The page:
It was a simpler time. When I was a kid in the 1940s and ’50s, growing up in the Oak Cliff section of Dallas, the best part of the week was Saturday. With my 25-cent allowance closely clutched, I stood in a rowdy line at the old Beckley Theater to see the latest B-Western or Tarzan movie. Afterwards, I beat a hasty retreat to a nearby pharmacy to peruse the latest 10-cent comic books, finally selecting and purchasing one. My choice almost always featured a hero-type character with strong principles and a dedication to crime fighting and the “American way” in their make-believe world. Little did I know that deep-carpet copyright lawyers in faraway cities were then in a continuing and desperate battle for my one thin dime, fighting to maintain the legal existence of the fictional characters whose virtue I admired and adventures I so fervently followed.

The first such comic book litigation involved Superman, an alien from the planet Krypton who came to Earth possessing tremendous powers, including the ability to fly (and for some reason wore his underwear on the outside of his pants). He first appeared in Action Comics, published by Detective Comics, in June 1938, and became immensely popular. Bruns Publications, a competitor, was quick to try and capitalize on Superman’s success and published its own comic superhero, a character called Wonderman, created by noted cartoon artist Will Eisner. Suit for infringement of a copyright was immediately brought in federal court. The court found that infringement had indeed occurred, the only real difference between the two being that Superman’s “skintight acrobatic costume” was blue, while the other’s was red. Their super abilities were the same, as was their stated intent to battle against “evil and injustice,” (Detective Comics. v. Bruns Publication, 111 F. 2d 432 (2d Cir. 1940)). Legally vanquished, Wonderman disappeared, the world of evil apparently no worse off.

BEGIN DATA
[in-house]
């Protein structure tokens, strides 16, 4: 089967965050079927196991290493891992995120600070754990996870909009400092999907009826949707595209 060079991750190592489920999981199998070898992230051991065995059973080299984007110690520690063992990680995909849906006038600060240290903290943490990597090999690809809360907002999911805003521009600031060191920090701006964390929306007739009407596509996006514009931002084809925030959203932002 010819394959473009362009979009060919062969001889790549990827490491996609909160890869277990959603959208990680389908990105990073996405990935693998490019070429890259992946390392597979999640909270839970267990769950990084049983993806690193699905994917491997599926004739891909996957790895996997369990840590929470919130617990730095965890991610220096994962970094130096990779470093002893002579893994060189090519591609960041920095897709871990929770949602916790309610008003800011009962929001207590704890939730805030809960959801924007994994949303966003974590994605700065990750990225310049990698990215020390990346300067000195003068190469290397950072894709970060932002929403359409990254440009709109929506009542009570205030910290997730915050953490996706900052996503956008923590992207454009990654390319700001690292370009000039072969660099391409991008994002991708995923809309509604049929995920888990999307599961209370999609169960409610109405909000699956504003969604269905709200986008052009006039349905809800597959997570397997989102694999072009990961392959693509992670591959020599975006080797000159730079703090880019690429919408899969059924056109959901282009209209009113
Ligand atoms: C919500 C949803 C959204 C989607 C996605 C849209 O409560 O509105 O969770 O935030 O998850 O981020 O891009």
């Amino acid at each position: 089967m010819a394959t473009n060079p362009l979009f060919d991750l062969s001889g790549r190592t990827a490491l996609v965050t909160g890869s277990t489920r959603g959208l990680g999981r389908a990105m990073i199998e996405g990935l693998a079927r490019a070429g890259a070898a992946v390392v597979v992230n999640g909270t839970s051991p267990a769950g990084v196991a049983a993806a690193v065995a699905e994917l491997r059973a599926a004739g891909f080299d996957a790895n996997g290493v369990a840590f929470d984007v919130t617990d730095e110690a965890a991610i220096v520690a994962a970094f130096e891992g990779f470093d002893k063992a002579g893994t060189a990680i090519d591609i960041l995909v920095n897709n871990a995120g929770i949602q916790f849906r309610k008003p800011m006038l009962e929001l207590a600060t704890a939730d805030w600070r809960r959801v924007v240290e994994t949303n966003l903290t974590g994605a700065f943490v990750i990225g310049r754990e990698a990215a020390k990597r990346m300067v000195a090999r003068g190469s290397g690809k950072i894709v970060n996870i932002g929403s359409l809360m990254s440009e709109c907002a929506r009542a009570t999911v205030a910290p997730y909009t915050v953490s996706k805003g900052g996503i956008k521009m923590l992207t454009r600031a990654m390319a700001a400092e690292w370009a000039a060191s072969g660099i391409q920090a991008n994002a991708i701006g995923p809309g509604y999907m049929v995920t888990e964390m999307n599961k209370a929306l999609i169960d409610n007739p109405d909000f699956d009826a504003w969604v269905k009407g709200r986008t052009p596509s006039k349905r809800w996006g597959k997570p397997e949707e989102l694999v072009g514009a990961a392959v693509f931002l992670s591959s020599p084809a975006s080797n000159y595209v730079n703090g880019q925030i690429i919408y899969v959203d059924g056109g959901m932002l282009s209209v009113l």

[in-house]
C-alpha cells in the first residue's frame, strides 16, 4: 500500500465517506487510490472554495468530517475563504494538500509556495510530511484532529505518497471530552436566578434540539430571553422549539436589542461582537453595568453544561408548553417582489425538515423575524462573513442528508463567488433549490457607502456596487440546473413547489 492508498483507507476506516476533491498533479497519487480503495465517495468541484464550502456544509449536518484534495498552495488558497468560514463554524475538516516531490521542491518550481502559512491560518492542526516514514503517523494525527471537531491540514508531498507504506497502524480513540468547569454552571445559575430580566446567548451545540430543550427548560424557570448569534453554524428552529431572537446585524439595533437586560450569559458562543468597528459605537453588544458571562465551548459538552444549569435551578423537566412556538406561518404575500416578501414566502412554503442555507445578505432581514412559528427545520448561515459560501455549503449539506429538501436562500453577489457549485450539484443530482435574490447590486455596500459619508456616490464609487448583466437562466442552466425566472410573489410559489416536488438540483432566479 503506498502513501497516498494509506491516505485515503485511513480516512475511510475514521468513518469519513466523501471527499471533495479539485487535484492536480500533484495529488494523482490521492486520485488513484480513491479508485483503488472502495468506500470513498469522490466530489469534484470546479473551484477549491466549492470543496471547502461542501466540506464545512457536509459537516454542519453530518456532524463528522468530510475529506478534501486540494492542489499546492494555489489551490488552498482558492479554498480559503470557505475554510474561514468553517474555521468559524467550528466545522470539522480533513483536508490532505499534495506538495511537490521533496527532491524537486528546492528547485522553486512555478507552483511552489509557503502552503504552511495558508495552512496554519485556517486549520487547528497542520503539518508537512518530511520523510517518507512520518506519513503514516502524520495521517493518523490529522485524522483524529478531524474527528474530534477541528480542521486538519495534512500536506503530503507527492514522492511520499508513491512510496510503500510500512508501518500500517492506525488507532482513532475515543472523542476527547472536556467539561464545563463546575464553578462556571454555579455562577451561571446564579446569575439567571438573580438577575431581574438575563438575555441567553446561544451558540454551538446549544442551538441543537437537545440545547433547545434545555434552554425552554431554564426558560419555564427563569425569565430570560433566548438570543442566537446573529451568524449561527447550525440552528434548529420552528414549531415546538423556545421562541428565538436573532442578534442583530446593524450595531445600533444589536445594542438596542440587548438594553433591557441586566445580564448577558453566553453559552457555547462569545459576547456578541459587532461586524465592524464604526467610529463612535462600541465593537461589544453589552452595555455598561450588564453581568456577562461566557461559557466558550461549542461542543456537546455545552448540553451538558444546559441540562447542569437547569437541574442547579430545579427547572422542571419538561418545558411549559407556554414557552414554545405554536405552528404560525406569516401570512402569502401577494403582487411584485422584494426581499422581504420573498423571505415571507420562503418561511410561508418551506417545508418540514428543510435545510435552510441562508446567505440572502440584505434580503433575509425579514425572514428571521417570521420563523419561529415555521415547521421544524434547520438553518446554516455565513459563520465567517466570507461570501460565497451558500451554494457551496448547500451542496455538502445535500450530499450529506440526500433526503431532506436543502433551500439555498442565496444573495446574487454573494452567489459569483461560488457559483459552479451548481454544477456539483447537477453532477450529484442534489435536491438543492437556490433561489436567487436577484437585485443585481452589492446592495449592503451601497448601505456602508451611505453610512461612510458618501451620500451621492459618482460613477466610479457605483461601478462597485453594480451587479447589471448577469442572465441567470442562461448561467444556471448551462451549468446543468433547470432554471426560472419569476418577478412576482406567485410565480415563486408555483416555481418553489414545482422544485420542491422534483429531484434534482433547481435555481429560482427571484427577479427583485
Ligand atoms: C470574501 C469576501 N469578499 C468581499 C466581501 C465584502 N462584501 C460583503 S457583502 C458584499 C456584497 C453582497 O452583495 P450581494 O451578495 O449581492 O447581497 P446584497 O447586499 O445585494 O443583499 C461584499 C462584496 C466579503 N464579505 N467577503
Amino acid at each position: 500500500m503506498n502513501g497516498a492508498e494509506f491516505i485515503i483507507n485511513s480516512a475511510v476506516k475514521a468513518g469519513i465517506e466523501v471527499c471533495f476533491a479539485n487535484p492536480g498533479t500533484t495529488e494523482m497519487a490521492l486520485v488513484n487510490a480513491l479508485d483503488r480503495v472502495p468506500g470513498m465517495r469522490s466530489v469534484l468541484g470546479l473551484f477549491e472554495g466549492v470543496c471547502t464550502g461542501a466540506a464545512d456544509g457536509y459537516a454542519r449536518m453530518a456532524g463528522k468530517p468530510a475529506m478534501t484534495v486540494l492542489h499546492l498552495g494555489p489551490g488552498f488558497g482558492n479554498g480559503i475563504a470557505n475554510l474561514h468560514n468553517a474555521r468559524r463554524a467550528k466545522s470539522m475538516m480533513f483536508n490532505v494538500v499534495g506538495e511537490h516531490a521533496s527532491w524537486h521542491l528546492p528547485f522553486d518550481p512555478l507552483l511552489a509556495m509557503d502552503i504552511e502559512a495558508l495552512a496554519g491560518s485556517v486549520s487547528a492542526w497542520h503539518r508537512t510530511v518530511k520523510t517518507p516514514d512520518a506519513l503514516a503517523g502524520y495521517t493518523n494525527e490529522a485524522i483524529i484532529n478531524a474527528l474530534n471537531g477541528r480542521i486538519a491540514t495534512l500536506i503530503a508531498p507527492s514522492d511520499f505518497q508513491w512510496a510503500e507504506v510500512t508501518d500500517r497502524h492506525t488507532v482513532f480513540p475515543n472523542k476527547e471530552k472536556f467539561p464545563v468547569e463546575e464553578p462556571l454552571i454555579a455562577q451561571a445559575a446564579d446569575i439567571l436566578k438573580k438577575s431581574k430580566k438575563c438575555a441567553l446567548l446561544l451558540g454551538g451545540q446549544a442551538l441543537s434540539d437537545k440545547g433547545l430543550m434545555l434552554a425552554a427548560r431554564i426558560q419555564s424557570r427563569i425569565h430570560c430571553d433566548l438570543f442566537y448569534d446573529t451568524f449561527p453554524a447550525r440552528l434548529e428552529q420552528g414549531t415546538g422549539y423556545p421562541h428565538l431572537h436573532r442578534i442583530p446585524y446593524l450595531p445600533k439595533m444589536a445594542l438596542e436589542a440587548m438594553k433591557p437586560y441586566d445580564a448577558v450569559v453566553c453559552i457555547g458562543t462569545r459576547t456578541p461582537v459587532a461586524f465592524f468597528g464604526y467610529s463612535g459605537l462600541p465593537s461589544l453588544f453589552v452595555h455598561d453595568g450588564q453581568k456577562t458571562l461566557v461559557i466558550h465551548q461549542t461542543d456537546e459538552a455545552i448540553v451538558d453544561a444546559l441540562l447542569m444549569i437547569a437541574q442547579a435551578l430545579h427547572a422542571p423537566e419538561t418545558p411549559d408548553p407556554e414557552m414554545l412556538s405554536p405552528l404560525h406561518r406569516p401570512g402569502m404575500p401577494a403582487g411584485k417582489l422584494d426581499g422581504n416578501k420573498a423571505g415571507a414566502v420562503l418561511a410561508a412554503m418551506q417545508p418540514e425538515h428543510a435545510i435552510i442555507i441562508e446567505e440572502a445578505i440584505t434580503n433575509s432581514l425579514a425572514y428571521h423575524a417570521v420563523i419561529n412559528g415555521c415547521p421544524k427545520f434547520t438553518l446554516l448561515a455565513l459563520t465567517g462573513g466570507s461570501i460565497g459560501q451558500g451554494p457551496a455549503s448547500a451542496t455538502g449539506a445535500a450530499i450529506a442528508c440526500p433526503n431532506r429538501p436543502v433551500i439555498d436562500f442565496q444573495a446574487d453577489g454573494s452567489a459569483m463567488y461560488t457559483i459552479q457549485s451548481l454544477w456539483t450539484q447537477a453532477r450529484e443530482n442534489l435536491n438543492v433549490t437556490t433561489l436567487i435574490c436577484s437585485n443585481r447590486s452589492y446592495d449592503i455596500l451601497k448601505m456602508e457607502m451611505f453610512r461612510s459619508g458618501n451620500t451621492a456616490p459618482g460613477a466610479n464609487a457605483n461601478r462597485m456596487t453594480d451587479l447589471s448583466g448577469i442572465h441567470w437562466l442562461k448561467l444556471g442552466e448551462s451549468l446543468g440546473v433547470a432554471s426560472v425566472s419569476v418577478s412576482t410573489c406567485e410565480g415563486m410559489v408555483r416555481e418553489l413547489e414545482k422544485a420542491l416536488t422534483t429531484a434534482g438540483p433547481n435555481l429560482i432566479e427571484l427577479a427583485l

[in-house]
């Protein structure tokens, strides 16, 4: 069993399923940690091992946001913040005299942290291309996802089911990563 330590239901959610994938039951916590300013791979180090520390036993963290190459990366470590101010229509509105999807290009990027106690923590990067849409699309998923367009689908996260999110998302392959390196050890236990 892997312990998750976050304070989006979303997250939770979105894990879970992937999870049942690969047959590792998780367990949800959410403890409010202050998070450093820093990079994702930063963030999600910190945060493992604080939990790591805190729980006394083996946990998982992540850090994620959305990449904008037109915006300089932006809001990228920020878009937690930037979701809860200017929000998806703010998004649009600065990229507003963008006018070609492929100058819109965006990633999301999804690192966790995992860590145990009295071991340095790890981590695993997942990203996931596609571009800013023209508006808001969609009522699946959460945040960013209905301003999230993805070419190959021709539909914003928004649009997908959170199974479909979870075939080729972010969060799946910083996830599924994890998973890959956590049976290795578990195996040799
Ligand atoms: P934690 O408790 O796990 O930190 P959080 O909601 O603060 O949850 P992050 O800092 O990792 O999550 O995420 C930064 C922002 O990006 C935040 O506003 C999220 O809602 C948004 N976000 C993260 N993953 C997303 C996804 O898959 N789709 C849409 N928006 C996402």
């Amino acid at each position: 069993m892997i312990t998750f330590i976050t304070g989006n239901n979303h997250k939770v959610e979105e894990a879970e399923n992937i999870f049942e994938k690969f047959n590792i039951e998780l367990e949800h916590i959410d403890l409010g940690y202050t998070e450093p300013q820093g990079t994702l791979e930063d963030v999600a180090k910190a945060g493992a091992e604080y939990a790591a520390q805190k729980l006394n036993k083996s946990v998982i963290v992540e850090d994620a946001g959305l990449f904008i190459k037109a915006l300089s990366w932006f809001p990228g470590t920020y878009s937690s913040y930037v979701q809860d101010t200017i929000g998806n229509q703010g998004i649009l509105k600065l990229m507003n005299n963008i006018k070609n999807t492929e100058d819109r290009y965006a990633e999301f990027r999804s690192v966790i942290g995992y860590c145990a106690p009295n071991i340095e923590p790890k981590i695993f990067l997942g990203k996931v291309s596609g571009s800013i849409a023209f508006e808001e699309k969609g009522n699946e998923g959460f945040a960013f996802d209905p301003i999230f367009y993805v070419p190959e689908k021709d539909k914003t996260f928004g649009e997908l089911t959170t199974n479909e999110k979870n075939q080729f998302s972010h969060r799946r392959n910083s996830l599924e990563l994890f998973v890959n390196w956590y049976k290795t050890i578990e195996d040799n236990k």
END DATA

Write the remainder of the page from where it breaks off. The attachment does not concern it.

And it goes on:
Fawcett Publications, in the meantime, had come up with Master Man in 1940. This character, too, was the equal of Superman in strength, speed, and crime-fighting ability. But Superman once more prevailed when Fawcett was threatened with a lawsuit. The mighty Master Man gave up without a fight after six issues (Alex Grand, How DC Sued Their Competition to Keep Superman as the #1 Superhero, Comic Book Historians,

A key challenge to Superman’s reign as “numero uno” superhero was in the form of another-red suited character introduced by Fawcett in 1939 and dubbed Captain Marvel. Under the storyline, Captain Marvel came into existence as a superhero mirroring Superman’s abilities when newsboy Billy Batson uttered the term “Shazam,” the letters being an acronym for various ancient gods. In addition to success in comic books, even surpassing Superman’s popularity, Fawcett’s character was also featured in the 1941 serial motion picture, Adventures of Captain Marvel, starring Tom Tyler. Often exclaiming “Holy Moley” when confronted with a dilemma, Captain Marvel’s archenemy was mad scientist Doctor Sivana, who assailed “the world’s mightiest mortal” as the “big red cheese.”